On a Tuesday morning, we caught Daniel at his Hackney studio as he was putting the finishing touches on his latest collection. Although we did ask him to take us through his plans for the upcoming season, most importantly, we wanted to pick up at least a few life hacks. After all, Mr Fletcher has successfully managed to work seven days a week for the past seven years.
Undine Markus: Let’s start out with the space. Who are the other people you’re sharing it with?
Daniel W.Fletcher: I share it with Elliss, we went to university together and both interned at Lanvin on our placement year, although we’ve never actually worked together because what we do is really different. Elliss does jersey and its womenswear, it’s an underwear brand which has a different business model. It works that we share the space because there is no overlap, also our schedules are very different; I show in January and June, but Elliss kind of releases lookbooks around the womenswear schedule. I used to have my own studio in Forest Hill, where I had my own space, but I felt like I needed to be with other people because it can be quite isolating when you’re spending so much time on your own. To actually have someone around to just bounce ideas with or take ten minutes out of your day to just have a cup of tea… it makes doing this so much easier.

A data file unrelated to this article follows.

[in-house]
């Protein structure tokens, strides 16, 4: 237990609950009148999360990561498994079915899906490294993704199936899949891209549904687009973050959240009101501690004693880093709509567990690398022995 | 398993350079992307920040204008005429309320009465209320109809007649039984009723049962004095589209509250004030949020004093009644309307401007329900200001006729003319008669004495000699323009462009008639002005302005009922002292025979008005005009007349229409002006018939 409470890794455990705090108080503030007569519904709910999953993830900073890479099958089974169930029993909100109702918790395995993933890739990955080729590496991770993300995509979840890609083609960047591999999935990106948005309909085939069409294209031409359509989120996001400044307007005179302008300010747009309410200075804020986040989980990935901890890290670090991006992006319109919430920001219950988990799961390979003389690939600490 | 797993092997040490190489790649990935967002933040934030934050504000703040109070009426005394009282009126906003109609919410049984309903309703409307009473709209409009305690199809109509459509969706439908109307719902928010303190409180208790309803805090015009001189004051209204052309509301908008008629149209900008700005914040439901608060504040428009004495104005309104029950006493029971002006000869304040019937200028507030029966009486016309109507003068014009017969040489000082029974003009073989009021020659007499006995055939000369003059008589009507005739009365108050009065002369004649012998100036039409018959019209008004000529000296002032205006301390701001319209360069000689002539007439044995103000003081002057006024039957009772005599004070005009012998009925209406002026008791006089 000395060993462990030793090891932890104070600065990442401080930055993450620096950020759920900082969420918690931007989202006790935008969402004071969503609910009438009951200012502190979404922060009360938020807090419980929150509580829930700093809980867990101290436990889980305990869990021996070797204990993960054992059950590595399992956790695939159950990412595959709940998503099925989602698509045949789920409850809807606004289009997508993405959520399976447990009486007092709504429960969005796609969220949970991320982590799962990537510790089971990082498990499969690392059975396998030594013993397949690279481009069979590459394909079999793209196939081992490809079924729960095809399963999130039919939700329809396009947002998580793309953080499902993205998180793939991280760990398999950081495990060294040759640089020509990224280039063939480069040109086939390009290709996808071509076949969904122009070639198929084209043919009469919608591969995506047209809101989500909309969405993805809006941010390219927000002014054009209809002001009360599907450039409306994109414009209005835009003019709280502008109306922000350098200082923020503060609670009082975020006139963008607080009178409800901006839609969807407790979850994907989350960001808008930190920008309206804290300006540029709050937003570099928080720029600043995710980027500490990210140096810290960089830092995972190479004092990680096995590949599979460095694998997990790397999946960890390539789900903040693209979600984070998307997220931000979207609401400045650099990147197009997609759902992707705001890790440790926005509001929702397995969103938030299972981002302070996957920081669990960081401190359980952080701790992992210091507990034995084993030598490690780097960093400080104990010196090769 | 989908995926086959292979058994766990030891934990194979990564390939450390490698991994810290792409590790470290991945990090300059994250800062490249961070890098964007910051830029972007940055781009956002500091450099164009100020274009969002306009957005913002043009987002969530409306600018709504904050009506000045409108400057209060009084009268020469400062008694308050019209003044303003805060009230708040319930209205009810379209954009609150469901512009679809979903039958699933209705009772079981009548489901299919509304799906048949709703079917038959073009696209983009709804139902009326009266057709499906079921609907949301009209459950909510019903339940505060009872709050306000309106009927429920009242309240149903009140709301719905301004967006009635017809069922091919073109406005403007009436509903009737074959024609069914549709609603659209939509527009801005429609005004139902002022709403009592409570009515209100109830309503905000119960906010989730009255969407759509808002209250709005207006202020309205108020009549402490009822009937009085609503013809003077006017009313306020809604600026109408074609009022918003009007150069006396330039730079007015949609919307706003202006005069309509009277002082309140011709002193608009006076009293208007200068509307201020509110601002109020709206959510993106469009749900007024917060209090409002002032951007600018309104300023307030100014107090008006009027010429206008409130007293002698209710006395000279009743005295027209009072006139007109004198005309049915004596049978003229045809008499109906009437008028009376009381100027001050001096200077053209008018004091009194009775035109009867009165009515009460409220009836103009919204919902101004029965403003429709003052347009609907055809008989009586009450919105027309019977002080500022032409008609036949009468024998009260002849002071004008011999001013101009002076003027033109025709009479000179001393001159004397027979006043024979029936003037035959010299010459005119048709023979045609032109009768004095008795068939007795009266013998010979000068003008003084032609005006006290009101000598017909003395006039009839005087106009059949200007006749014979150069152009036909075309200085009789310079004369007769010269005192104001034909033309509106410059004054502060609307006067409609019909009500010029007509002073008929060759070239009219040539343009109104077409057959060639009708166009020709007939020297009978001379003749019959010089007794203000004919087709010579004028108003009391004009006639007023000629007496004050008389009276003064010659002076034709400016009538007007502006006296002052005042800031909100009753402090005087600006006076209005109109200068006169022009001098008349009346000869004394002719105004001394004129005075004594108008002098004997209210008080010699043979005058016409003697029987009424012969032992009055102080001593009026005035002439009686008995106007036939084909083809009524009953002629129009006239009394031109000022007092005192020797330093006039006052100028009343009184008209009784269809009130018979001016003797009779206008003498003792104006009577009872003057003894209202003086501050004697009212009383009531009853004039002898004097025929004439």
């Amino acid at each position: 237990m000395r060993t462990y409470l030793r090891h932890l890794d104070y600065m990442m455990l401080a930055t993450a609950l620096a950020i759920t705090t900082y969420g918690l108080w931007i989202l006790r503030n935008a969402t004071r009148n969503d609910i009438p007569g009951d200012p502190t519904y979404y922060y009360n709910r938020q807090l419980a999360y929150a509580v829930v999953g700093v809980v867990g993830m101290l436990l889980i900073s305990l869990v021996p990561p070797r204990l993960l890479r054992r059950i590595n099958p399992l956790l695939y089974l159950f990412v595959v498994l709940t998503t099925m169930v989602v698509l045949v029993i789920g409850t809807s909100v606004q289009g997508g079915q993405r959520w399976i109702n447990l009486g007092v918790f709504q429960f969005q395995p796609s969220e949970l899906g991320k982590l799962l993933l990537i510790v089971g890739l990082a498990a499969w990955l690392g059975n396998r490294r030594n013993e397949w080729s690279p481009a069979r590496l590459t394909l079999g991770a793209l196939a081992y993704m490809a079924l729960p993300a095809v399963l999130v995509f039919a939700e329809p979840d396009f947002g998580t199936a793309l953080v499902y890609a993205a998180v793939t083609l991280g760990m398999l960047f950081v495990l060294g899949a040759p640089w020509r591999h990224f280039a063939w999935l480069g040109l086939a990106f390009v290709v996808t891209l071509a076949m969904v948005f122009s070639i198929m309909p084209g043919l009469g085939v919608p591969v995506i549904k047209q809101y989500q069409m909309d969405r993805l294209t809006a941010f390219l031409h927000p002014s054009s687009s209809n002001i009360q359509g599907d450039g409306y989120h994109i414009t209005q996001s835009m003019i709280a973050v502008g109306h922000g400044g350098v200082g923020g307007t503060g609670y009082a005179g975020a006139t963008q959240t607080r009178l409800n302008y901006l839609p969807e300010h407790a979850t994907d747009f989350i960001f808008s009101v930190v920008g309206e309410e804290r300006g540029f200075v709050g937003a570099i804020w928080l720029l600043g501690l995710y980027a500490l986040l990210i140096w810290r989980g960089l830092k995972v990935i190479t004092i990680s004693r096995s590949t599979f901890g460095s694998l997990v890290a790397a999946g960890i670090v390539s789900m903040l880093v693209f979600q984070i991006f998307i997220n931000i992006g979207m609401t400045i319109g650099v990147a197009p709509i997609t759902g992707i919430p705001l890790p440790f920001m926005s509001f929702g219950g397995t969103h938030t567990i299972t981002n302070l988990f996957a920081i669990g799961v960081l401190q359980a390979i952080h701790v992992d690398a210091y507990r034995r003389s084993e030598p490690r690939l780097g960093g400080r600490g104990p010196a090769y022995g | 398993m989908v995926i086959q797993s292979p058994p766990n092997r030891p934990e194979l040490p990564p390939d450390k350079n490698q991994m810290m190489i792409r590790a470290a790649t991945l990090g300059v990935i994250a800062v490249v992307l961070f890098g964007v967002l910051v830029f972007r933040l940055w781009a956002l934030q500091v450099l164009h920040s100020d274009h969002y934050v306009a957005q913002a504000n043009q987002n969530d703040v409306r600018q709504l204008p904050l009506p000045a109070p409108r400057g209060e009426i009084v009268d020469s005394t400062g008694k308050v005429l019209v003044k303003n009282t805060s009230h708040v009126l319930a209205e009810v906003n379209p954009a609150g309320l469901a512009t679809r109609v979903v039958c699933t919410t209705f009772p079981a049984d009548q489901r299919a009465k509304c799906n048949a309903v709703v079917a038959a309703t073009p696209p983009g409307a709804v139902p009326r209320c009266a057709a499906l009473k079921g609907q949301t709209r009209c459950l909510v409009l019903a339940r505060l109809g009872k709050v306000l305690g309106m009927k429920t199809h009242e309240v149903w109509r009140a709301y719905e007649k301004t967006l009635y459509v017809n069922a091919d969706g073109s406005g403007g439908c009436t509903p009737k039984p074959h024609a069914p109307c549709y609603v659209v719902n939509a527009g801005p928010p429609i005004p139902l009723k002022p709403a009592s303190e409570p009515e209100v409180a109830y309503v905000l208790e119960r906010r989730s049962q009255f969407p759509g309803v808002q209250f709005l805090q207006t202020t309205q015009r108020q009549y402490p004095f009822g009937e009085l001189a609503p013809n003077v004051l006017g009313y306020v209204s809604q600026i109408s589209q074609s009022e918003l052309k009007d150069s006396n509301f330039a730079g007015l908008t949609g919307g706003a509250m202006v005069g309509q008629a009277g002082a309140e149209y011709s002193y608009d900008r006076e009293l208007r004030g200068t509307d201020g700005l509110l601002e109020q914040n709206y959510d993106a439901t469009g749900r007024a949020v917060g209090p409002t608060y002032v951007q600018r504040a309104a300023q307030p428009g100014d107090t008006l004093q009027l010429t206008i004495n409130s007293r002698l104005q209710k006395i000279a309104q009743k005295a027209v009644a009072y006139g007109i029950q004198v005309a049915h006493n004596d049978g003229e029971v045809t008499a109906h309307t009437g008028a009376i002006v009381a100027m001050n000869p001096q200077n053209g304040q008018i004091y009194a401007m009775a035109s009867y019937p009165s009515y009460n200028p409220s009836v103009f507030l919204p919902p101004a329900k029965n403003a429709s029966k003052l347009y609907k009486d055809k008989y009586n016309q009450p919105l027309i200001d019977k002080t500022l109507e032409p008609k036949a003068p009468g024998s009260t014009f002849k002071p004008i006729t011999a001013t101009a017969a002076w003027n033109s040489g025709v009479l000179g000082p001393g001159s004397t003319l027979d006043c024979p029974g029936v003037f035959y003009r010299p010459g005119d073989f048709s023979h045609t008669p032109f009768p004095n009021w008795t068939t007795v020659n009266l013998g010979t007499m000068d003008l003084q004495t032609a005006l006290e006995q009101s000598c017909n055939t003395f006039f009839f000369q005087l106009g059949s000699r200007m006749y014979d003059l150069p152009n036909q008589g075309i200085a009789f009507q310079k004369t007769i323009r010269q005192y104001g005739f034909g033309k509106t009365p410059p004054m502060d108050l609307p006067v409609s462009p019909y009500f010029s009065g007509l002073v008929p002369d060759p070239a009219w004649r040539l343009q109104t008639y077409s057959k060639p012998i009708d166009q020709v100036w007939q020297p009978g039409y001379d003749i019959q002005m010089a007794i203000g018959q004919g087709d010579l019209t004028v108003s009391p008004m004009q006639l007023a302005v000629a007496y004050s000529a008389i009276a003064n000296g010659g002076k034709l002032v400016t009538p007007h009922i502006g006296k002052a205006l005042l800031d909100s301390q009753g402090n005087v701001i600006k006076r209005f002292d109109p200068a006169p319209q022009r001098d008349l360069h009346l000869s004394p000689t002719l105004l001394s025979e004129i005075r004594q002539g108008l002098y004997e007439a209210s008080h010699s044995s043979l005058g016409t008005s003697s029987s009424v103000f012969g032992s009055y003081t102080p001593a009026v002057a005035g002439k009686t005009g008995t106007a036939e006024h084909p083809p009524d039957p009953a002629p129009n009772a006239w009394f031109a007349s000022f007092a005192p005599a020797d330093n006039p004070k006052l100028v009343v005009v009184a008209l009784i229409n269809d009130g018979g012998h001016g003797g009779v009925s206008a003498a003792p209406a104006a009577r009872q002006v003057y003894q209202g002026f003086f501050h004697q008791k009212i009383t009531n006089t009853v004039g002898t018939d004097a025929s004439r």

Undine: What were your main criteria when assessing the space?
Daniel: Accessibility is important. Where my old studio was, I remember we were doing a casting for a film and we needed eight models for it. We only got twelve models in for a call because no one wanted to come to Forest Hill, it was too far out [laughs]. Last season we did our casting here – and I do my casting with another designer – and we saw 390 in one day, it was insane. When I found this building I told my manufacturer about it, they were in the Docklands and were also looking for a space so now they’re in the basement, so my manufacturer is literary in the same building as me, which is perfect. Literary everything happens here and I’ve got a low carbon footprint. And we’re just next to London Fields and Broadway Market, which means that there’s lots of great Vietnamese food around and great coffee at E5.